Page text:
When my son Tyler was eight months old, both my husband and I started new jobs within the same week in August 2015. Since then, I co-founded a new nonprofit called Women in Product (WIP), increased public speaking engagements, and became an advisor to several starts-ups.
Life is busy and here are four skills that help me manage it:
Think of time as currency. Spend it wisely.
Every minute that I am not spending with Tyler is the minute that I wish I am with Tyler. The tradeoff is huge, making my time more valuable than ever. Time is also the one currency that I cannot grow, so I must maximize my impact with the limited time that I have.
To start, I calendar everything. My husband, Jason, and I have personal Google calendars that we share with each other. By keeping the calendars separate, and only inviting each other to events that we want the other to attend, our calendaring system gives me a clear view of my availability and when Jason is busy or traveling for work. I then diligently plan ahead of how I want to spend my time outside of work: advising, networking, public speaking, working on WIP, volunteering, writing, and most importantly, seeing family and friends.
I set guidelines and I am protective of my family time:
- Every night between 6 to 8 pm is my uninterrupted time with Tyler and Jason. We have dinner together. Jason does bath time and I do bed time. If I have evening events, I stick to the rule of no more than two a week.
- Weekends are sacred. Aside from answering some emails and messages, I do not attend any conferences or networking events on the weekends. I rarely make exceptions to this rule.
- If I travel for work or speaking engagements, I target to spend no more than two nights away from Tyler.
These guidelines help enforce a norm. When I am asked to make time commitment outside of these norms, I think twice before saying yes.
Scale your energy
I cannot invent more time so I look for ways to scale. I scale my energy asynchronously. Thanks to amazing collaboration tools like Quip, Google Docs, Dropbox Paper, Facebook Groups, Messenger, and Slack, I can easily provide feedback and collaborate, without meetings. In fact, we planned the Women in Product Conference last year in five months mostly using Facebook Groups, Messenger, and Quip. We realized that we had our first in-person team meeting for the first time after the conference.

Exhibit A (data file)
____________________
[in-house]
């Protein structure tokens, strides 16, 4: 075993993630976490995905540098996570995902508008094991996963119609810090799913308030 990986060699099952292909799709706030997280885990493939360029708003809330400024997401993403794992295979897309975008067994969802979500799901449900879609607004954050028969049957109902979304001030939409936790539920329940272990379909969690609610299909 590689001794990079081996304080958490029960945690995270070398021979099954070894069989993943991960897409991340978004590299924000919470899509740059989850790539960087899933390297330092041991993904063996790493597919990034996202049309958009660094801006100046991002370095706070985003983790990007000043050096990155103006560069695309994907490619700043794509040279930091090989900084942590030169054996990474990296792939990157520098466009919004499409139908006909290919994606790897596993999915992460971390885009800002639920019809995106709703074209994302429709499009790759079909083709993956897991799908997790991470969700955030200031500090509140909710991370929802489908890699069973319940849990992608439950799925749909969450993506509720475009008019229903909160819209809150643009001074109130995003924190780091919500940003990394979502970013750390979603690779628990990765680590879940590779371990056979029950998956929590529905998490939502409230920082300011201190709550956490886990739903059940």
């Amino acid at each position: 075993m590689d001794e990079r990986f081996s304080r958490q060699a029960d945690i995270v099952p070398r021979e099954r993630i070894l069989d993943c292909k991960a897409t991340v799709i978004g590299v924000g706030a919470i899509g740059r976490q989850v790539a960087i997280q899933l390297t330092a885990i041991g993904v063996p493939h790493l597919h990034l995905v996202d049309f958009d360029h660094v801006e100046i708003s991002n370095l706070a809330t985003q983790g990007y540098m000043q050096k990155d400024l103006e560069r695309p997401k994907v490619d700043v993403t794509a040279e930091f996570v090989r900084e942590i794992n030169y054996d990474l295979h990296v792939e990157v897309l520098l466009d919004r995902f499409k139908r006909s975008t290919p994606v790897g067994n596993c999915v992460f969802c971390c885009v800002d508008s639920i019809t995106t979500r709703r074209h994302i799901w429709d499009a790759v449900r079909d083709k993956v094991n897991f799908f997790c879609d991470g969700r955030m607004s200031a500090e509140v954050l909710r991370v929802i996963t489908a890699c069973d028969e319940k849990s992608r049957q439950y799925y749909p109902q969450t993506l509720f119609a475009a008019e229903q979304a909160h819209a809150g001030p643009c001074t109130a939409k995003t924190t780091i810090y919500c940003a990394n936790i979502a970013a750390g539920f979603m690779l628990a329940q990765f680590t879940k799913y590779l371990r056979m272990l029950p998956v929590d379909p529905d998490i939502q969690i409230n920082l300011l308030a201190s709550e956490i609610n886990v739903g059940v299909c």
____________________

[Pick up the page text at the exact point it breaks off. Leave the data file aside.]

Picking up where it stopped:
Public speaking and Ask-me-anything (AMA) are other scalability tools. I like the one to many ratio in audience reach and the instantaneous feedback loop. I particularly enjoyed the Product Manager HQ AMA in December. The Product Manager HQ group had excellent questions. I can now easily reference people about my advice on how to enter into product management, what I learned at Apple, and why I love to lead with empathy.
Make time for yourself
I make time for me. Self care is crucial. My mother often says of a Chinese proverb,
“You do not want to exhaust yourself to the breaking point. Like a rubber band, you will snap if you are stretched too thin.”
I am not my best self when I lack sleep. I get moody. I cannot focus. Throughout the school years, I never studied past 10 pm. Naps were one of my favorite past times, and I could easily sleep for ten to twelve hours on the weekends. Sleep and I have a mutual love for each other.
Now that I am a mom, getting adequate sleep is hard but I try my hardest to make time for it. No phone calls after 10 pm, and no laptops after 10:30 pm. I then give myself 30 min to unwind before going to sleep. If things are on my mind, I jot them down in Evernote and pick them back up the next day. Nothing is more important than getting sleep so that I can have full energy for the demanding day ahead.
Aside from sleep, I need alone time. I need the time to relax and not push myself against a set agenda. Sometimes, I use the alone time to sleep in. Other times, I enjoy my coffee and catch up on a TV show like How to Get Away with Murder or Big Little Lies. Jason and I have an agreement that Saturdays mornings I get alone time while he takes Tyler to soccer or a trip to the park. That precious gift of alone time recharges me for the week. Jason is amazing.
Expect the unexpected
When I am having a bad day, my mom reminds me,
“You can only plan as much as you can. The rest is not in your control.”
She is right.
Our first family vacation took place in August 2015 when Tyler was eight months old. Jason eagerly looked forward to showing us Newport Beach where he used to live, while I was excited for beach time with my boys. I bought Tyler the cutest swim outfits from Honest, and I planned out our agenda for everyday at Newport Beach.
After the first day, Jason and I realized that we could not go out to dinner because Tyler’s bedtime was 7:30 pm. No big deal. We canceled our dinner reservations and ordered in the room. Then the next morning, Jason, Tyler, and I all woke up with pink eye. Our eyes were itching and burning, and the beautiful beach time we looked forward to was replaced with some new sunglasses and watching movies in our hotel room.
Children create unexpected chaos. Similar to expecting extra costs in home improvement projects due to unforeseen issues, I buffer in time disruption and set my own expectation accordingly when things don’t go as planned.
Work-life balance struggle is real. Smart time management creates predictability in your schedule, gives you a tool to see how you are spending your time, and empowers you to make tradeoffs when needed. You also need to set realistic goals and expectations with yourself. Like Sheryl Sandberg said,
“Trying to do it all and expecting that it all can be done exactly right is a recipe for disappointment. Perfection is the enemy.”
Be kind to yourself and do the best you can. Everything else will fall into place.
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